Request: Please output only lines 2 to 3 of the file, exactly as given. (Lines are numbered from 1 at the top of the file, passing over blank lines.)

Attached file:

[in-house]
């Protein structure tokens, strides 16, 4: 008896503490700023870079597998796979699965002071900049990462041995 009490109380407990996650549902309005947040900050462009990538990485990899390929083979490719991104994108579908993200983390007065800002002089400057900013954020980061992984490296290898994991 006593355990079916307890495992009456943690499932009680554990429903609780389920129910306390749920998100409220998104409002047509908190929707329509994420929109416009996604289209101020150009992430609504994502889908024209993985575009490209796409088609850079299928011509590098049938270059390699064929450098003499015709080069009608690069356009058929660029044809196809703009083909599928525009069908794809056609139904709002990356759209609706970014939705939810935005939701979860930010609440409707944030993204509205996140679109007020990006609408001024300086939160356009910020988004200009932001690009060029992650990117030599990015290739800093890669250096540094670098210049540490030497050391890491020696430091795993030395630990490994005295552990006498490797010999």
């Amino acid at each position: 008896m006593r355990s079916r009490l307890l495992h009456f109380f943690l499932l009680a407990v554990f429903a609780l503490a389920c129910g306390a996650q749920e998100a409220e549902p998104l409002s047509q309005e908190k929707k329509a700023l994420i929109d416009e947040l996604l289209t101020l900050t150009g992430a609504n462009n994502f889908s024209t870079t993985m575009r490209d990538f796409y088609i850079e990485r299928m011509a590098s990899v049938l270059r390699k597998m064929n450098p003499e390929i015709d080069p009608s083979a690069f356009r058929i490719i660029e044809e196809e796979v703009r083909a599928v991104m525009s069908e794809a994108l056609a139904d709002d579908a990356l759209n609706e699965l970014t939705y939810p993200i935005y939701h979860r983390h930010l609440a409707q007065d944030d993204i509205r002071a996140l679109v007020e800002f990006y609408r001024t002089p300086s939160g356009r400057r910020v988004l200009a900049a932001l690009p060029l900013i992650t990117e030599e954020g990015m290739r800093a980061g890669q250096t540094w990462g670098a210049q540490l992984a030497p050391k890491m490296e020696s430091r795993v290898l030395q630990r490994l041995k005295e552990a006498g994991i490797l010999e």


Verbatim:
């Protein structure tokens, strides 16, 4: 008896503490700023870079597998796979699965002071900049990462041995 009490109380407990996650549902309005947040900050462009990538990485990899390929083979490719991104994108579908993200983390007065800002002089400057900013954020980061992984490296290898994991 006593355990079916307890495992009456943690499932009680554990429903609780389920129910306390749920998100409220998104409002047509908190929707329509994420929109416009996604289209101020150009992430609504994502889908024209993985575009490209796409088609850079299928011509590098049938270059390699064929450098003499015709080069009608690069356009058929660029044809196809703009083909599928525009069908794809056609139904709002990356759209609706970014939705939810935005939701979860930010609440409707944030993204509205996140679109007020990006609408001024300086939160356009910020988004200009932001690009060029992650990117030599990015290739800093890669250096540094670098210049540490030497050391890491020696430091795993030395630990490994005295552990006498490797010999």
């Amino acid at each position: 008896m006593r355990s079916r009490l307890l495992h009456f109380f943690l499932l009680a407990v554990f429903a609780l503490a389920c129910g306390a996650q749920e998100a409220e549902p998104l409002s047509q309005e908190k929707k329509a700023l994420i929109d416009e947040l996604l289209t101020l900050t150009g992430a609504n462009n994502f889908s024209t870079t993985m575009r490209d990538f796409y088609i850079e990485r299928m011509a590098s990899v049938l270059r390699k597998m064929n450098p003499e390929i015709d080069p009608s083979a690069f356009r058929i490719i660029e044809e196809e796979v703009r083909a599928v991104m525009s069908e794809a994108l056609a139904d709002d579908a990356l759209n609706e699965l970014t939705y939810p993200i935005y939701h979860r983390h930010l609440a409707q007065d944030d993204i509205r002071a996140l679109v007020e800002f990006y609408r001024t002089p300086s939160g356009r400057r910020v988004l200009a900049a932001l690009p060029l900013i992650t990117e030599e954020g990015m290739r800093a980061g890669q250096t540094w990462g670098a210049q540490l992984a030497p050391k890491m490296e020696s430091r795993v290898l030395q630990r490994l041995k005295e552990a006498g994991i490797l010999e």